What I Like About “Luke Cage”


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The cootie bug that one of my high school students passed along to me this week set me up perfectly to stay in bed and binge-watch the Nexflix debut of “Luke Cage.” When actor Mike Colter brought Cage on the scene as the love interest in the Marvel series “Jessica Jones,” there was no denying that there was something special about this character. Netflix obviously saw it too.  That’s why they ordered 13 episodes of the character’s own show.

The Internet has been buzzing about the series since it debuted. These are just a few of the reason why I like “Luke Cage.”


A bulletproof, hoodie-wearing, dark as night, Black man fighting off evil in the streets is the plot line that is right on time.  This story of art imitating life does a great job of blending current events such as gun violence, profiling, viral dash-cam videos, and police brutality with a touch of the fantasy genre.  Even though Cage plays the reluctant hero at first, he eventually falls in line in a “hero’s journey” kind of way to fight his enemies for a sense of revenge over the death of a close friend.  The Cage character ends up being one of the good guys that everyone cheers for and will continue to cheer for.  If Marvel doesn’t have a Luke Cage action figure in the works already, they will soon – if they’re smart.



It’s great to see so many fresh faces blended in with Hollywood vets on this project. Colter, of course, does his thang as Cage but his key enemies, played by Mahershala Ali (Cottonmouth) and Erik LaRay Harvey (Willis “Diamondback” Stryker) are just as excellent in their roles. The ladies held it down too, especially Simone Missick (Misty). She and Alfre Woodard (Mariah) gave standout performances full of believable emotion. Who knew Woodard had so much badness in her? The last episode is some of the best acting I’ve ever seen Woodard do.


At Pop’s barbershop, where several scenes in the story take place, there is a swear can to keep the vocabulary clean. Since Cage isn’t a cusser, one of the phrases that he often says to keep from using profanity is “Sweet Christmas,” a line already gaining popularity on the Internet. I thought that was especially good since the show is bound to draw in a younger audience, but don’t get it twisted; this story is all adult. Even though I found the swear can, and Cage’s clean lingo to be especially positive, I was disappointed that the N-word was flying around like crazy. To me, that word is just as profane as any other, but that’s a different article for a different day. Cage does, however, insist on NOT being called the N-word, which I was happy to see. Even with that being the case, there is one episode where the hero does decide to use that word toward another Black man. There was obviously a point being made here, but it was a contradiction to the character’s usual actions nonetheless.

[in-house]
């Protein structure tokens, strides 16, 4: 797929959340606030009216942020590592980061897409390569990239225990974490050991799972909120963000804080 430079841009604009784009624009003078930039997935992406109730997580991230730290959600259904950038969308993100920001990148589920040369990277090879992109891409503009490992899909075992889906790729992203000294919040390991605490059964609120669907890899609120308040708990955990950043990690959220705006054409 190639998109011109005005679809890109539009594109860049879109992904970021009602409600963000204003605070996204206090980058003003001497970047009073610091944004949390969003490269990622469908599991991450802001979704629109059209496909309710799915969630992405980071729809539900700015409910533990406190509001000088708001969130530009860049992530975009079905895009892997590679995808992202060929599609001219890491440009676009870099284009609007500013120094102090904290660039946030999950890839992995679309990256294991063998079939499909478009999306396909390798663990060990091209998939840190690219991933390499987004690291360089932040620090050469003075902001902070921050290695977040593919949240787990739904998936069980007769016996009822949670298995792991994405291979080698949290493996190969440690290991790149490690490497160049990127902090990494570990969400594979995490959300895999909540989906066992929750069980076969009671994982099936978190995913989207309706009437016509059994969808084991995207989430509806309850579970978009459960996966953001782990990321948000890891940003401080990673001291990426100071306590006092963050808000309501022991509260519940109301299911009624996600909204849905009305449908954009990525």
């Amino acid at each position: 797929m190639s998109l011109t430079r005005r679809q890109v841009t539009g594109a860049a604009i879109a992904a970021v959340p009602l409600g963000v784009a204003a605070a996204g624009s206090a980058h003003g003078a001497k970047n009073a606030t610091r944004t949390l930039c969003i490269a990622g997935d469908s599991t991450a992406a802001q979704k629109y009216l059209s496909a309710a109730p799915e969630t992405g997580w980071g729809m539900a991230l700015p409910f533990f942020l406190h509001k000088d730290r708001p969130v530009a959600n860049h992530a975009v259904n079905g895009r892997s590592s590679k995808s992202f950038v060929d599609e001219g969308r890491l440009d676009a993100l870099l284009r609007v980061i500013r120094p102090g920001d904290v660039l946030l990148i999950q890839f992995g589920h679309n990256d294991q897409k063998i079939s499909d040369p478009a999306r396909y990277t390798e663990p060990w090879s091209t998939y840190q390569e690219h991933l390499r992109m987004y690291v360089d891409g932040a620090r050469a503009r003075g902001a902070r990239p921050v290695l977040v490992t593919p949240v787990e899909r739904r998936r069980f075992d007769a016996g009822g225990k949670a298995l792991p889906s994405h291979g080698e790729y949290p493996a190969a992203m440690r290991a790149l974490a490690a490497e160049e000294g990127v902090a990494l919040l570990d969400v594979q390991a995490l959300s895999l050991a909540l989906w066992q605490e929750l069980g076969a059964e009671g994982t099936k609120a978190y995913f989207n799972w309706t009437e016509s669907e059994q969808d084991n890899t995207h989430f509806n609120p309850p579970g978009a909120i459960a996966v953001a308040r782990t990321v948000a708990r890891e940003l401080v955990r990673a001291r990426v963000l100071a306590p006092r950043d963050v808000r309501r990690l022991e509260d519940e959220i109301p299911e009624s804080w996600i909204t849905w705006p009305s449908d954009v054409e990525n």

Because the show is set in Harlem, the characters, mainly Mariah, often make reference to Harlem’s rich Black history of music, arts and politics. If you listen carefully, the star characters of the series, especially Cage, Stryker and Mariah, all drop tidbits of knowledge about the past and incite on modern day history.


In the beginning and end of the series Cage can be heard mentioning the names of (and reading) Black authors like Walter Mosley, Ralph Ellison, Donald Goines and Chester Himes. With any luck, some viewers might be curious enough to actually read books by these authors for themselves to find out what the hype is all about.


If you do your research, you’ll learn that the plot of this updated version of Luke Cage (aka Power Man) is slightly different from the original storyline. The changes that have been made work well with the backstories that are provided.


It is so refreshing to see a Black actress rocking her real hair. Not only was it real, it was in its natural state in twist-out form. Misty’s hairstyle in the last scene of the series is even more impressive when she walks into the club with a big, bold and beautiful Afro. Super dope.

If you haven’t set aside the time to catch “Luke Cage” yet, be sure to add it to your to-do list. You won’t be disappointed.

Until next time…


What did you like about the show? Leave me a message in the comments and let me know.